Ole Maaløes Vej 5, 2200 København N, Biocentret 4. sal, Building: 1-4-32
Kristian Helin is the Director of BRIC and Professor at the Faculty of Health Sciences, University of Copenhagen. He graduated as MSc in Chemical Engineering from the Technical University of Denmark in 1988 and was awarded a PhD in molecular biology from the University of Copenhagen for his research on the role of the human EGF receptor in cell proliferation and cancer. Between 1991 and 1993, Dr. Helin was a research fellow in the laboratory of Ed Harlow at the Massachusetts General Hospital and Harvard Medical School in Boston, where he started working on the retinoblastoma protein and the E2F transcription factors. He returned to Denmark in 1994 to start as a group leader at the Danish Cancer Society in Copenhagen. In 1995, Dr. Helin moved to the European Institute of Oncology in Milan as the head of one of the divisions in the Department of Experimental Oncology. Kristian Helin was appointed the founding Director of BRIC in 2003. From 2007 he has also been the Director of the Center for Epigenetics, a center of excellence funded by the Danish National Research Foundation, and since 2012 he has been one of the founding group leaders at the Danish Stem Cell Center (DanStem). Prof. Helin was elected as a member of EMBO in 2002 and the Royal Danish Academy of Sciences and Letters in 2008. He has received several prestigious awards for outstanding biomedical research, including the Novo Nordisk Prize, the Carlsberg Foundation Prize, and the Anders Jahre Senior Medical Research Prize.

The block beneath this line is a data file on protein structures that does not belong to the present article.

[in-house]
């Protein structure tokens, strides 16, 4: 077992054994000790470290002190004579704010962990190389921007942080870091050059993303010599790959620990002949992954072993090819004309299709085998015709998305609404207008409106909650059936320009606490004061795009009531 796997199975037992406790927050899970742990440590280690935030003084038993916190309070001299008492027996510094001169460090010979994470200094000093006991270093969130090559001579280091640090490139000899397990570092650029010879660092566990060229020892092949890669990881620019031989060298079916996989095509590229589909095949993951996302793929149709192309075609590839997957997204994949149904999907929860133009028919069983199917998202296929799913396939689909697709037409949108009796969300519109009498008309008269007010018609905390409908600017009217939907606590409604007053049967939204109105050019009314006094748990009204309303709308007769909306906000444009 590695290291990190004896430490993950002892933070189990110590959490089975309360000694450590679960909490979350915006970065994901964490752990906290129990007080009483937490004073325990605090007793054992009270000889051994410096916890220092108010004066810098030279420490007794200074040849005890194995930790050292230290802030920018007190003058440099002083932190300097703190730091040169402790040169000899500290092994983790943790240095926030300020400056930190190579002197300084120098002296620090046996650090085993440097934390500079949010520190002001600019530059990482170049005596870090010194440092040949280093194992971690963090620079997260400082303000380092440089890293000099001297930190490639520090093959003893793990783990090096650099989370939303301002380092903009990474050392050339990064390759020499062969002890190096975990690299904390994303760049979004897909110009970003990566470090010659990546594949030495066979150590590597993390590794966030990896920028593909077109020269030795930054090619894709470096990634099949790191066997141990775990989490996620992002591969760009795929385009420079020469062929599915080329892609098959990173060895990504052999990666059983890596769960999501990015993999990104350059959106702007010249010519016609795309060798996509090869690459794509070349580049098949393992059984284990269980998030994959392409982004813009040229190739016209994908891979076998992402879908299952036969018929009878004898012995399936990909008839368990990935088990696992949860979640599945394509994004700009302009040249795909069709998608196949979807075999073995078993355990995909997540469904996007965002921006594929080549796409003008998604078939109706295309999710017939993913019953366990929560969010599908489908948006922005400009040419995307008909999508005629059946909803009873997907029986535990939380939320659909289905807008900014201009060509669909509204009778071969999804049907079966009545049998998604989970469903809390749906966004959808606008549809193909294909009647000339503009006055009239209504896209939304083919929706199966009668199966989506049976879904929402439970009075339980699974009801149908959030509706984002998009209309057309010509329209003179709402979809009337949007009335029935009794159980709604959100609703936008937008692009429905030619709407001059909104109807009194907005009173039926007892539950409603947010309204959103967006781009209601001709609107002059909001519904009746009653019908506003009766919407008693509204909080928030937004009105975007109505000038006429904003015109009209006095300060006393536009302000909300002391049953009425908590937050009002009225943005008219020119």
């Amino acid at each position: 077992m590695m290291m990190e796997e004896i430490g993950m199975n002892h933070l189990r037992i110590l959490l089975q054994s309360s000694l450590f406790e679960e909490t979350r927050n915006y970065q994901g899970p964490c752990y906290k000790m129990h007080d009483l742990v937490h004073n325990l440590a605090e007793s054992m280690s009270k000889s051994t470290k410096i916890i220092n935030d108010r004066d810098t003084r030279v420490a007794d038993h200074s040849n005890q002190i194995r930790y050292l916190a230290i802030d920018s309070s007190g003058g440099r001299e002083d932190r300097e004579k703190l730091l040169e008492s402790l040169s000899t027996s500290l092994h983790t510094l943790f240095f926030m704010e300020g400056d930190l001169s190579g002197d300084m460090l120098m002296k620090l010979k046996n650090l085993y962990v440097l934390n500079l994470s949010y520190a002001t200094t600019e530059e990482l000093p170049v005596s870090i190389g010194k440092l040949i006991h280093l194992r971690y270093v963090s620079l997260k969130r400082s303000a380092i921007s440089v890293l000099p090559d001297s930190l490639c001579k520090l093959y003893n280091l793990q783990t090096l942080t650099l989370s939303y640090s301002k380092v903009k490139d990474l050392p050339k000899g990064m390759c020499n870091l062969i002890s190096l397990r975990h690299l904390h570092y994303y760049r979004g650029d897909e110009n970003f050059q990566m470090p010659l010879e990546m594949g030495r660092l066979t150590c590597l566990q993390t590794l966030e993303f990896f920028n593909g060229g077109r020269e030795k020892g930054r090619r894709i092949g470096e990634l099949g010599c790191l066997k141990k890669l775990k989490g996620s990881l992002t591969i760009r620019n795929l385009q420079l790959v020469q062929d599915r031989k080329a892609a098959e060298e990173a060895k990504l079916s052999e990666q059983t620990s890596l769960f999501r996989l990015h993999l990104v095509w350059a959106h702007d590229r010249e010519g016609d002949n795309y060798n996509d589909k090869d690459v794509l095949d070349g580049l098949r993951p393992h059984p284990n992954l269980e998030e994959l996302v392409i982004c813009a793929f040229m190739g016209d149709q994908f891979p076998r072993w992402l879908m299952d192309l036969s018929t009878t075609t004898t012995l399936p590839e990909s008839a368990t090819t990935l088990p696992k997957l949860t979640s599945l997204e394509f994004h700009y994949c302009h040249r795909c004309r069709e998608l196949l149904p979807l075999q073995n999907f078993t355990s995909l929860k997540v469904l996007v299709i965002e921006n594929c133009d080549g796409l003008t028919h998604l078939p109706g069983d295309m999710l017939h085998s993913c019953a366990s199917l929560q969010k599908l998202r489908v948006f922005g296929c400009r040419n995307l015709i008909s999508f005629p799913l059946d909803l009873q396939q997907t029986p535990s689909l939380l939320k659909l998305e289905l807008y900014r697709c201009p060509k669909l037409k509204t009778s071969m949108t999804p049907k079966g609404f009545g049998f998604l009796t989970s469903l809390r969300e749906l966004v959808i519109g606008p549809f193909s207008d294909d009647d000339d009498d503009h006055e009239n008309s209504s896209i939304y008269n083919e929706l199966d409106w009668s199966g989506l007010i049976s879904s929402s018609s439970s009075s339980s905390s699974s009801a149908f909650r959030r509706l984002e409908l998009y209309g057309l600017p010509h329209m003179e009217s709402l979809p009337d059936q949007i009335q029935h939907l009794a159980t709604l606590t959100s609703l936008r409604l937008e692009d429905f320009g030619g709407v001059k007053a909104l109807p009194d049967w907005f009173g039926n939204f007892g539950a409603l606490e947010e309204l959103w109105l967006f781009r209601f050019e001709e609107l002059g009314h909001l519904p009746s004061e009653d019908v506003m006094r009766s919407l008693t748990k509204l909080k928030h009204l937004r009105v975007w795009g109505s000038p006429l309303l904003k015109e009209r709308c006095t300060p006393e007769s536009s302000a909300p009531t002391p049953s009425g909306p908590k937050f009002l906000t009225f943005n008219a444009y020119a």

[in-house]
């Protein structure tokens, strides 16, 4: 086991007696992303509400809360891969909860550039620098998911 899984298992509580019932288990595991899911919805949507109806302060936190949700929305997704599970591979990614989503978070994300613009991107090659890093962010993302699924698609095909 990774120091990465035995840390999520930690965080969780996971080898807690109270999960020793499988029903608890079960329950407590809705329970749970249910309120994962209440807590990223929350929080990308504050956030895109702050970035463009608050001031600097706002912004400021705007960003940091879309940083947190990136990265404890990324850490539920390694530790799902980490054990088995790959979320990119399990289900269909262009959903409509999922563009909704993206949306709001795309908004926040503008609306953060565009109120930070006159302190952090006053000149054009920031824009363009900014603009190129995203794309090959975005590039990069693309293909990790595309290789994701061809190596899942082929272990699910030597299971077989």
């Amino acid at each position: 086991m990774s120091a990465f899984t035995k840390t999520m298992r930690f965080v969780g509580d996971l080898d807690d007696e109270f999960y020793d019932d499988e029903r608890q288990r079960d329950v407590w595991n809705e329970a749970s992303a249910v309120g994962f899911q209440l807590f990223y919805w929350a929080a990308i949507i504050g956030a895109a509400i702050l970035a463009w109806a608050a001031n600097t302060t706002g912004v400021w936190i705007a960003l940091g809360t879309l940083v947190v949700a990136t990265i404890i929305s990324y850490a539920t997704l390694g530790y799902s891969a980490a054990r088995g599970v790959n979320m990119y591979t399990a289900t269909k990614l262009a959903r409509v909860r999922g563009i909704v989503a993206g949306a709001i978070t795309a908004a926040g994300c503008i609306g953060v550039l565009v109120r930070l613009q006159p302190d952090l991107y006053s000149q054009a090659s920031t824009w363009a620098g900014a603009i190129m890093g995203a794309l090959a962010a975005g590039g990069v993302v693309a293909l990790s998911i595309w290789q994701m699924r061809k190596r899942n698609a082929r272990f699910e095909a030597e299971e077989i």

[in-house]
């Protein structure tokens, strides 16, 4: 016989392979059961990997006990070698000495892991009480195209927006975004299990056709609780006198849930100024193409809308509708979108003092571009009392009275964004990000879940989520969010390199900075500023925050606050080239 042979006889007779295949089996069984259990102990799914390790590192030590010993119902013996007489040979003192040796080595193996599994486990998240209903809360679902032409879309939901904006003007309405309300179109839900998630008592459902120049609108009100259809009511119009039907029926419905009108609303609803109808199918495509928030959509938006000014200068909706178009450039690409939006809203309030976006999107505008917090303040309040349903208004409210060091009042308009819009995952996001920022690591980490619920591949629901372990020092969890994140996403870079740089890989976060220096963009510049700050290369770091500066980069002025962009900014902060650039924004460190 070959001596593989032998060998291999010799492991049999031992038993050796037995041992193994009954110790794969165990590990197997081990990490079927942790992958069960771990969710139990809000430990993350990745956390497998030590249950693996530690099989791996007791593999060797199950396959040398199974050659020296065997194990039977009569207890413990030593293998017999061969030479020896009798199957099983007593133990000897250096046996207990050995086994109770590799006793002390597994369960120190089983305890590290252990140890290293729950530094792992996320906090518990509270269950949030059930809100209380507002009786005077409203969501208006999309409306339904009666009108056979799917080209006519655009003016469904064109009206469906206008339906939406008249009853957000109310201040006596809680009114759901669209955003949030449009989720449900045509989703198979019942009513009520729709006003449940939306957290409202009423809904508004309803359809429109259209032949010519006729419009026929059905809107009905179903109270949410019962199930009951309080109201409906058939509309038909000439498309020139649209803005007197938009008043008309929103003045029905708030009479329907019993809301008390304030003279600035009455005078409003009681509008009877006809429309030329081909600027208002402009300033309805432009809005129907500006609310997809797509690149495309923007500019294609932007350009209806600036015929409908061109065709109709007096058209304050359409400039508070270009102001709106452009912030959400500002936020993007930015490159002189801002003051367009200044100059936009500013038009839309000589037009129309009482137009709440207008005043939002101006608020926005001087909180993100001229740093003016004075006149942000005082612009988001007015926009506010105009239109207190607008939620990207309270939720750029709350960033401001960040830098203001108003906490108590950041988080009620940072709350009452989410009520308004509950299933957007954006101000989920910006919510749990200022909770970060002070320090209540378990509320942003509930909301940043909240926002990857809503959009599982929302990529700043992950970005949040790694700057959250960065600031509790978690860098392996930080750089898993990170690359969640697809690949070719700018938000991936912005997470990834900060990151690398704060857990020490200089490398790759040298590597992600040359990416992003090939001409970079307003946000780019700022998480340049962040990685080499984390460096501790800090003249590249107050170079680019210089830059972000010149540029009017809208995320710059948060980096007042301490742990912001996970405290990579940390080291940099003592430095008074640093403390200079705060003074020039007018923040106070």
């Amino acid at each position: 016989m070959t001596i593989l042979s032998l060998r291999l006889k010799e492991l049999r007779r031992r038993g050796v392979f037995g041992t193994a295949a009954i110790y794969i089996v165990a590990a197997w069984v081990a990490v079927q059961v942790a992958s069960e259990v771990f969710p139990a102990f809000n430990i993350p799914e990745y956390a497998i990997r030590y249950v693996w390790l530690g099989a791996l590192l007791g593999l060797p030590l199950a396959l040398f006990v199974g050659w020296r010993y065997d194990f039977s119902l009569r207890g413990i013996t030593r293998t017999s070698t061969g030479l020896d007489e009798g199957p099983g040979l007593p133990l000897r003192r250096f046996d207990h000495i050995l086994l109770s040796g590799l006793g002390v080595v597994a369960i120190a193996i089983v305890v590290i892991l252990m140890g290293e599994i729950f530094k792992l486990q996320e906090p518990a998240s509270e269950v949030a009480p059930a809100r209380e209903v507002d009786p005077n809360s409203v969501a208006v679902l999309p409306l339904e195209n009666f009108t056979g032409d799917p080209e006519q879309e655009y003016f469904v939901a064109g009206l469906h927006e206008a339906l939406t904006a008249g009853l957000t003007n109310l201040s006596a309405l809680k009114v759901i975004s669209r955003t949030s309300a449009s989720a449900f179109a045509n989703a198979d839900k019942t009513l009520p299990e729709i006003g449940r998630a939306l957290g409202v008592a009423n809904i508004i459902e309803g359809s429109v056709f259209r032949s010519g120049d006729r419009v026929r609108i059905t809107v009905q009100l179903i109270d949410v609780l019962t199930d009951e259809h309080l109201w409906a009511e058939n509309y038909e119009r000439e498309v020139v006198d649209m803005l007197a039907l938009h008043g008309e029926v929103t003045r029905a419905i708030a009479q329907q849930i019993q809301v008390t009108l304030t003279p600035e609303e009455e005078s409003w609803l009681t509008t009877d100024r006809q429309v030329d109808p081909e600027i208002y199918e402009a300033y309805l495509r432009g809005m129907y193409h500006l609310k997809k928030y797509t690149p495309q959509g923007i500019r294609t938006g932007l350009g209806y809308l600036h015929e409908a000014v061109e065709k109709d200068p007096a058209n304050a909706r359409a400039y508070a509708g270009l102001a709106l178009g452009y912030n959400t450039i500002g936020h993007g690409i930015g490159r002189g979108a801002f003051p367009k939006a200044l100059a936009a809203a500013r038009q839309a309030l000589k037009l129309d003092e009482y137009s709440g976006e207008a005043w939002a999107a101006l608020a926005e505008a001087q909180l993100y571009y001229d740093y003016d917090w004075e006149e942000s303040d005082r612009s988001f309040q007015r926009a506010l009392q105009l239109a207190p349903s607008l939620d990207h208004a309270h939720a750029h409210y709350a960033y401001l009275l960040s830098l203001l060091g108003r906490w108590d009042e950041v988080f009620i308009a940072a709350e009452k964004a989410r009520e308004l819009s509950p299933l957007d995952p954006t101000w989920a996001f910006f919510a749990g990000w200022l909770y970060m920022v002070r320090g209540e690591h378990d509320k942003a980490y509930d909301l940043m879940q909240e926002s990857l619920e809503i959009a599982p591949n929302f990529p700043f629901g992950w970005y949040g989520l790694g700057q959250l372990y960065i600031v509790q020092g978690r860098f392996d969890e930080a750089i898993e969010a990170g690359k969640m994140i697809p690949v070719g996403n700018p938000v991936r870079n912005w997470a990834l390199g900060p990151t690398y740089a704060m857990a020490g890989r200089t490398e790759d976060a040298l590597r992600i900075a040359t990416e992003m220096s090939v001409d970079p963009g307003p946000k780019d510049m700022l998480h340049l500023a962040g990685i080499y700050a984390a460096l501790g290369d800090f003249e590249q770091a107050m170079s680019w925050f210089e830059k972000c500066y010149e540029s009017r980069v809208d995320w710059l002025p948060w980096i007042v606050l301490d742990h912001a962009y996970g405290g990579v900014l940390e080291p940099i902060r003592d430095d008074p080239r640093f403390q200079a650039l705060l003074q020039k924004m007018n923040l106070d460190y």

The major focus of the research in Prof. Helin’s laboratory is to elucidate the molecular mechanisms leading to cancer and to transform this knowledge into novel anti-cancer therapies. This research has led to the identification of novel mechanisms for the control of stem cell self-renewal and differentiation, the identification of novel enzymatic activities regulating histone methylation, and to important new insights into how cancer develops. Moreover the discoveries have led to the foundation of the biotech company EpiTherapeutics that develops small molecule inhibitors for the future treatment of cancer patients. The company was sold to Gilead, Inc. in May 2015
Primary fields of researchCancer biology